Entrepreneurs

This was Warren Buffett's 'simple rule' for investing during the financial crisis — and you can still use it today

Warren Buffett, chairman and CEO of Berkshire Hathaway
David A. Grogan | CNBC
Warren Buffett, chairman and CEO of Berkshire Hathaway

In the fall of 2008, global markets were failing. Lehman Brothers, an investment bank with $600 billion in assets, filed for bankruptcy protection on Sept. 15 of that year, an inflection point in the economic slowdown that brought unemployment rates as high as 10 percent.

Two weeks later, during a single day on Sept. 29, the U.S. stock market lost $1.2 trillion in value as the Dow dropped 778 points, nearly 7 percent.

"You just felt like the world was unraveling," a senior equity trader named Ryan Larson told The New York Times that day. "People started to sell and they sold hard. It didn't matter what you had — you sold."

But there was one big investor who had a different outlook: Berkshire Hathaway CEO Warren Buffett.

In fact, Buffett was buying.

"I've been buying American stocks," Buffett wrote in a an opinion piece for The New York Times on Oct. 16, 2008. Berkshire Hathaway also made big investments during the crisis, backing General Electric and Goldman Sachs.

Buffett understood the severity of the crisis; he told CNBC that year it was like an "economic Pearl Harbor." So why was he buying stocks that were rapidly falling in price when everyone else was socking cash under their pillow?

"A simple rule dictates my buying: Be fearful when others are greedy, and be greedy when others are fearful," Buffett wrote in the Times.

In his view, the long-term value of innovative American business would continue to grow, despite the short term pain of the crisis. Buffett warned against investing in "highly leveraged entities, or businesses in weak competitive positions," but urged readers to see that the downturn provided an opportunity to buy strong companies at low prices.

"In short, bad news is an investor's best friend. It lets you buy a slice of America's future at a marked-down price," Buffett explained in the op-ed. "Fears regarding the long-term prosperity of the nation's many sound companies make no sense. These businesses will indeed suffer earnings hiccups, as they always have. But most major companies will be setting new profit records 5, 10 and 20 years from now."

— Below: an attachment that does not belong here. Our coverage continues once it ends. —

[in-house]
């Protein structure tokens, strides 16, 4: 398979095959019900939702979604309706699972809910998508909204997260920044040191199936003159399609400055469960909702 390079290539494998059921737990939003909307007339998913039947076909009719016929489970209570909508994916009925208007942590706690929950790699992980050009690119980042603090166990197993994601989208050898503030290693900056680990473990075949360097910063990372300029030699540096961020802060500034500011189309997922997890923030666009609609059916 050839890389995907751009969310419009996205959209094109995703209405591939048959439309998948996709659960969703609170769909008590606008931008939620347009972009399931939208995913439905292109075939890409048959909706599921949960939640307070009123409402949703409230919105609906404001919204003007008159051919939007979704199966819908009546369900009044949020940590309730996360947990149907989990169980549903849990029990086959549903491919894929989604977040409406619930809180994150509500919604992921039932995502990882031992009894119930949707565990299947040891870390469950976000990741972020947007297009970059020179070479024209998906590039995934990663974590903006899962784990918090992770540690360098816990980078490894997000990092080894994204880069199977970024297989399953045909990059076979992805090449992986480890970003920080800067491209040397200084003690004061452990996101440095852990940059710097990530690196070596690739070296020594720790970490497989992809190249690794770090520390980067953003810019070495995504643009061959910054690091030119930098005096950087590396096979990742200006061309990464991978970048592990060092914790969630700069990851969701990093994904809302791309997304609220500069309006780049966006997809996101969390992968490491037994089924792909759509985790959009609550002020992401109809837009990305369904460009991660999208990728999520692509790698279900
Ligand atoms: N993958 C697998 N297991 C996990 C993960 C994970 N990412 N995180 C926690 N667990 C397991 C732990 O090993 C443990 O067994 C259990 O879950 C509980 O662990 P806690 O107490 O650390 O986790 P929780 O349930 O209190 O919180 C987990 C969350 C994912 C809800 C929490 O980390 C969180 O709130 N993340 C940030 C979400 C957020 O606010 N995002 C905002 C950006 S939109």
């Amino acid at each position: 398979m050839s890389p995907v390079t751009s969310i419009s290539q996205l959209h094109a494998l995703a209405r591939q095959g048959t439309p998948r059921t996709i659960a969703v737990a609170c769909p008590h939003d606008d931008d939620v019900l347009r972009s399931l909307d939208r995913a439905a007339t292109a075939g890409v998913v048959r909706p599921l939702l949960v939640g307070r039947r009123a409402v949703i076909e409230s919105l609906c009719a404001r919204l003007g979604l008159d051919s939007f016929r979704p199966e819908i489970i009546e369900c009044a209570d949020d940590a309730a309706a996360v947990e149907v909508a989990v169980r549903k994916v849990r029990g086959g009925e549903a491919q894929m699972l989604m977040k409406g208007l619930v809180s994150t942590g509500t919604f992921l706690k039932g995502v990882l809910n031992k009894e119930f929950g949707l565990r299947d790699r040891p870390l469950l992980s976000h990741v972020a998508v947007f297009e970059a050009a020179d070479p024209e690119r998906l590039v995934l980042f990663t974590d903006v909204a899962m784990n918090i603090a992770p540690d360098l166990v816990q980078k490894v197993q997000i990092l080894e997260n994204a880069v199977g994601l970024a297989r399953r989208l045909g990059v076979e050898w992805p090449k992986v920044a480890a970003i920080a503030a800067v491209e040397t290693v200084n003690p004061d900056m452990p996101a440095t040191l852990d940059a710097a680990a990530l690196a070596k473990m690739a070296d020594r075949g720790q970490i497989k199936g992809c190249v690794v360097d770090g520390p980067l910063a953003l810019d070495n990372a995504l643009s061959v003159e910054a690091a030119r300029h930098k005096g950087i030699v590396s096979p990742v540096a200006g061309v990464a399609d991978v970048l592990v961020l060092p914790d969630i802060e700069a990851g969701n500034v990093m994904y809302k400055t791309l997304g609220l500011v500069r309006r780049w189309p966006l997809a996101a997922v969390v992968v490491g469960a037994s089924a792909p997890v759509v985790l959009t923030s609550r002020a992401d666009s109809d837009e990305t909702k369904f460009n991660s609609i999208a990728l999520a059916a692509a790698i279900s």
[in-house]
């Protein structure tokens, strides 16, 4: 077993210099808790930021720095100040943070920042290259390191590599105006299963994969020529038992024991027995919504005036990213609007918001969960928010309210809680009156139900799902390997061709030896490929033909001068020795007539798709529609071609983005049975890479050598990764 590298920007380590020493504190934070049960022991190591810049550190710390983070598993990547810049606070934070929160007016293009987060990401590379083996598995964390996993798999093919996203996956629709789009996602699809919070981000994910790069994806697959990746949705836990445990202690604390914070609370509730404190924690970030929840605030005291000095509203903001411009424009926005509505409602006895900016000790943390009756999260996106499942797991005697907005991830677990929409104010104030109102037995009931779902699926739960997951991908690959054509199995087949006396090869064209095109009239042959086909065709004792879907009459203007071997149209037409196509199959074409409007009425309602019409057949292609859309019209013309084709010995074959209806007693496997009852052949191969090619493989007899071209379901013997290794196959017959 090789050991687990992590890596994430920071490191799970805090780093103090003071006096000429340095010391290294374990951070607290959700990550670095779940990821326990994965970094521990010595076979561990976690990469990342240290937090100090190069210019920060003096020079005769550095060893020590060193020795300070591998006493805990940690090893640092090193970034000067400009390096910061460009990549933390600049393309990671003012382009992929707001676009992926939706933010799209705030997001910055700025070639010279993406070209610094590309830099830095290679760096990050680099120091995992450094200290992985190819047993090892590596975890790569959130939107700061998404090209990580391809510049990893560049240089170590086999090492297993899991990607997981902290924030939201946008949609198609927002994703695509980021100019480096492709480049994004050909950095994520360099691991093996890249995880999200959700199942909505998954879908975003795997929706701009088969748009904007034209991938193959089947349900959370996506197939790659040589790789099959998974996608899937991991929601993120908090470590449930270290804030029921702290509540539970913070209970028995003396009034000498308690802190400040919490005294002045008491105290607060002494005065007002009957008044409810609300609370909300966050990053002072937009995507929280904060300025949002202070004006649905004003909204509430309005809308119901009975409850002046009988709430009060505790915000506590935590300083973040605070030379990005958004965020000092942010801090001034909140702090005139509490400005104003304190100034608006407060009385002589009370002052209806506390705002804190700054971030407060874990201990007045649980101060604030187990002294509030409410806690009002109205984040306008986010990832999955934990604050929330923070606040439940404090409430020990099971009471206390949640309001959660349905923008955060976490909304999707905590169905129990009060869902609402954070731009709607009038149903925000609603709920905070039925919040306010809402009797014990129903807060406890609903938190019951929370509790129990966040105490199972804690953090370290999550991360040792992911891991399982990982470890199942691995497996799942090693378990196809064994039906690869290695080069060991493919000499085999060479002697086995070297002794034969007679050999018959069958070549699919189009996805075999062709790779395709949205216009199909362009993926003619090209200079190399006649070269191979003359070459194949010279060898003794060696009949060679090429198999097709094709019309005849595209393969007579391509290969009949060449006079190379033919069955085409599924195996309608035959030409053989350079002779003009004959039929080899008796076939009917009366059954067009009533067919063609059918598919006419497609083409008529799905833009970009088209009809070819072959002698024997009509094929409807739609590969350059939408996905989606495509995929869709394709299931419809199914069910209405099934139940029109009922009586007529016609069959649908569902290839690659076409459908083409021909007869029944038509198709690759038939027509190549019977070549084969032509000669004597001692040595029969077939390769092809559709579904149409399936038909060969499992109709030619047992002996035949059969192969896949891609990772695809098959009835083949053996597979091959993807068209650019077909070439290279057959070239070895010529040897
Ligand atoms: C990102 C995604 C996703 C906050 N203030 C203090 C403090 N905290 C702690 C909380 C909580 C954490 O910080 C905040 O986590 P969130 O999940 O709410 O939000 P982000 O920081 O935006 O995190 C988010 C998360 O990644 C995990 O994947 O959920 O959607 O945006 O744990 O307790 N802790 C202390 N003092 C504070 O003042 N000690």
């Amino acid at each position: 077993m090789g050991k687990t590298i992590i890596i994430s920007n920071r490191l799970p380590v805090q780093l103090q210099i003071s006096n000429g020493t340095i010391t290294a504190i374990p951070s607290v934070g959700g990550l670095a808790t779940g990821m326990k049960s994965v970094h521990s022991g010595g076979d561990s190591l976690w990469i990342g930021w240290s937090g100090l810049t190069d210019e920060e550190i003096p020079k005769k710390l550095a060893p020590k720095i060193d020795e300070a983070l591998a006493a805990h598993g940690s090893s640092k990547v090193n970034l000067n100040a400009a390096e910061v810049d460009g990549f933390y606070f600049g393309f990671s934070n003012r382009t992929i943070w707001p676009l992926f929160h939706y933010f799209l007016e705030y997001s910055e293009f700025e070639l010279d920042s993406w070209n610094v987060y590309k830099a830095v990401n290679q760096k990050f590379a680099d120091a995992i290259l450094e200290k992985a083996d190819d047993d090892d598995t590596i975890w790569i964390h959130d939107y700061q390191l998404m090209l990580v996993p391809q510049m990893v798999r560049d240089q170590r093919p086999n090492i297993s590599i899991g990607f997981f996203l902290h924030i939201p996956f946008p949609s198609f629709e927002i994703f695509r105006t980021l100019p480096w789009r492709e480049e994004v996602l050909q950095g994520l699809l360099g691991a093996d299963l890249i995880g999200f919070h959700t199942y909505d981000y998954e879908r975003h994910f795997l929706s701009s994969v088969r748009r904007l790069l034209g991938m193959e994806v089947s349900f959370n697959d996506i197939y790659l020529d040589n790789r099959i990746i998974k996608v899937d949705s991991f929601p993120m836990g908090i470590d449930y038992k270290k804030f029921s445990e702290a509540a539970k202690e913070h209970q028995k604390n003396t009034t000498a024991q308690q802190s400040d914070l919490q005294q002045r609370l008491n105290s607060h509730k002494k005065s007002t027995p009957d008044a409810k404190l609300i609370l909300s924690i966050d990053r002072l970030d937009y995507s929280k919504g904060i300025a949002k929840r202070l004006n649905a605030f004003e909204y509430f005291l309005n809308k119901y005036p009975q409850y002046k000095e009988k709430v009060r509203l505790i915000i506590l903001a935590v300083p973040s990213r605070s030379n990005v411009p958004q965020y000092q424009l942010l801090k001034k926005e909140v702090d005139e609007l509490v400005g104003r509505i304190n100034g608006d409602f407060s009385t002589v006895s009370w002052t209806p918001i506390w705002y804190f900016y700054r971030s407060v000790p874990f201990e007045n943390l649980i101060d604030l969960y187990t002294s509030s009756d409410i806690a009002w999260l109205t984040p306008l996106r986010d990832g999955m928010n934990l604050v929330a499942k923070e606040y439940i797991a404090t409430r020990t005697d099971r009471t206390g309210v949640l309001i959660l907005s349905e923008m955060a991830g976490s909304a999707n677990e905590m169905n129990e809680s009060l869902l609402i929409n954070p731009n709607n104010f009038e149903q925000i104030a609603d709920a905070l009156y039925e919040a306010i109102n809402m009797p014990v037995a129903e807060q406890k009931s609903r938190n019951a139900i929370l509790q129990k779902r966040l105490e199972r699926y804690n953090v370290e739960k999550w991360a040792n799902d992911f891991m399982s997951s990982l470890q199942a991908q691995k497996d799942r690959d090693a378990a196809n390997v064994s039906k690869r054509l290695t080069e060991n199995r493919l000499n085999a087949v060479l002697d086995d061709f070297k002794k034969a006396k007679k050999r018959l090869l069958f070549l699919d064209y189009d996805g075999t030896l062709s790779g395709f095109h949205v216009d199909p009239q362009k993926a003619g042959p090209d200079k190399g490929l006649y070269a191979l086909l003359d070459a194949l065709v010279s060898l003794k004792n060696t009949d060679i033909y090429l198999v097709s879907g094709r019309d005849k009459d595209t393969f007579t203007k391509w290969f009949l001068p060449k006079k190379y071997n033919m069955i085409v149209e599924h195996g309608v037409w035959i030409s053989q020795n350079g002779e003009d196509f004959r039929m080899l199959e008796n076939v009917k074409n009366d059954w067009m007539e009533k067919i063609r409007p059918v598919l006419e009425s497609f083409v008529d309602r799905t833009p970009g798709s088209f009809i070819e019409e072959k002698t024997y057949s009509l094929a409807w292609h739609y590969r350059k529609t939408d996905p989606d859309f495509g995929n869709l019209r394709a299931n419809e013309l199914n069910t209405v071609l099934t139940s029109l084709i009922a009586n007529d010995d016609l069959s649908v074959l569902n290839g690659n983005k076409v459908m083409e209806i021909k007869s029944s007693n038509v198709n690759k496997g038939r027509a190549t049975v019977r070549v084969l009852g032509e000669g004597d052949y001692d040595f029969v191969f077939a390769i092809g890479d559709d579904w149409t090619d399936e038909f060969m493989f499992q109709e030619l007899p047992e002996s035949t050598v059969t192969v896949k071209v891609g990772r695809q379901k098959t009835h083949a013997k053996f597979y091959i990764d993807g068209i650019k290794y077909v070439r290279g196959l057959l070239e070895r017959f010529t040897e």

That prediction turned out to be correct: In the 10 years since the fall of Lehman Brothers, the S&P 500 has increased by 130 percent. Companies like Apple and Amazon have soared to new heights, hitting trillion dollar valuations.

If you invested $1,000 in Apple in early August 2008, it would have been worth more than $9,222.50 as of August 2, 2018, or over nine times as much, including price appreciation and excluding dividends, according to CNBC calculations.

Buffett's strategy wasn't perfect — he admits his timing was a bit off on his October call to buy, as markets continued to plunge in 2009. "It was right on a long term basis," Buffett told CNBC, "but it was way off for four or five months at least."

Of course, it's human nature to want to make investments when markets are going up, Buffett said Monday in an interview for CNBC's documentary "Crisis on Wall Street: The Week That Shook the World."

"People start being interested in something because it's going up, not because they understand it or anything else," Buffett said. "The guy next door, who they know is dumber than they are, is getting rich and they aren't."

But instead of acting on emotional instincts, Buffett's advice is to follow that simple rule.

"Though markets are generally rational, they occasionally do crazy things," Buffett wrote in his2018 shareholder letter. "Seizing the opportunities then offered does not require great intelligence, a degree in economics or a familiarity with Wall Street jargon such as alpha and beta.

"What investors then need instead is an ability to both disregard mob fears or enthusiasms and to focus on a few simple fundamentals. A willingness to look unimaginative for a sustained period — or even to look foolish — is also essential."

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